Congratulations! You have inherited a team with lots of classic technologies and practices. You might not even understand half of what they are talking about.
You may be thinking “Am I being punished for something?” You are not being punished!
Having been in the position multiple times I can tell you it’s very challenging but also can be quite fulfilling. In fact, some of my favorite memories have been working with the teams just starting their transformation journey. Sometimes you may feel like it’s too much of a good thing. That’s natural, hang in there and don’t become overwhelmed.
With the departure of one of my managers I recently found myself leading an SAP Systems Engineering (BASIS) team. If you are not familiar with SAP, it’s an Enterprise Resource Planning (ERP) System typically run by the Fortune 5000. Almost 45 years old it is deeply specialized and nuanced. As a n-tier application, it has it all (load balancing, high availability, databases, clients, servers, etc. )… All of a sudden, I’m starting to get nervous becase it suddenly dawns on me that I haven’t logged into SAP in more than 10 years.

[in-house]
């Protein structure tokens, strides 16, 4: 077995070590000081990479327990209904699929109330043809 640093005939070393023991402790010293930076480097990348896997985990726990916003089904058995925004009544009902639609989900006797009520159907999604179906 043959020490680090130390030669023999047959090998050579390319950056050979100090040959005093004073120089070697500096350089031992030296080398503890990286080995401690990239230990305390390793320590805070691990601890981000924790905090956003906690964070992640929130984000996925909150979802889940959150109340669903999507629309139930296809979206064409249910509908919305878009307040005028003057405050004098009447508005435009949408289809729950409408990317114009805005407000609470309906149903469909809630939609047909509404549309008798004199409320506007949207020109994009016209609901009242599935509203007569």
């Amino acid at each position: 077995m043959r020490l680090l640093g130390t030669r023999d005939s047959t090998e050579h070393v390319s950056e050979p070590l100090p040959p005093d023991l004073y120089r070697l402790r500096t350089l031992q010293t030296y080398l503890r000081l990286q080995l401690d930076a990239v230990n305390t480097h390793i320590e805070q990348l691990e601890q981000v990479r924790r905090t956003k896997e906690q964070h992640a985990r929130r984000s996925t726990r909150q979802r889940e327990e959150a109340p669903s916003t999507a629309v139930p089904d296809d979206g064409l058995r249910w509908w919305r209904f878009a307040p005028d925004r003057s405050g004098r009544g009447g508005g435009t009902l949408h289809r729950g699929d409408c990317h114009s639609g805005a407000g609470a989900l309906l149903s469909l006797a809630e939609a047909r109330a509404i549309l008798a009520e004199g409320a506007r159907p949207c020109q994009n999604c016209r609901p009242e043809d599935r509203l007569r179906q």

Your new team needs your perspective, experience, and most of all your understanding as the team learns to work differently along their journey. I have a few suggestions to make your new role more effective
1. Your new folks are not resources
Your new team wants you to see them as individuals. Individuals with hopes, concerns, ideas, and occasional bouts of imposter syndrome (especially about your DevOps work you may have done elsewhere).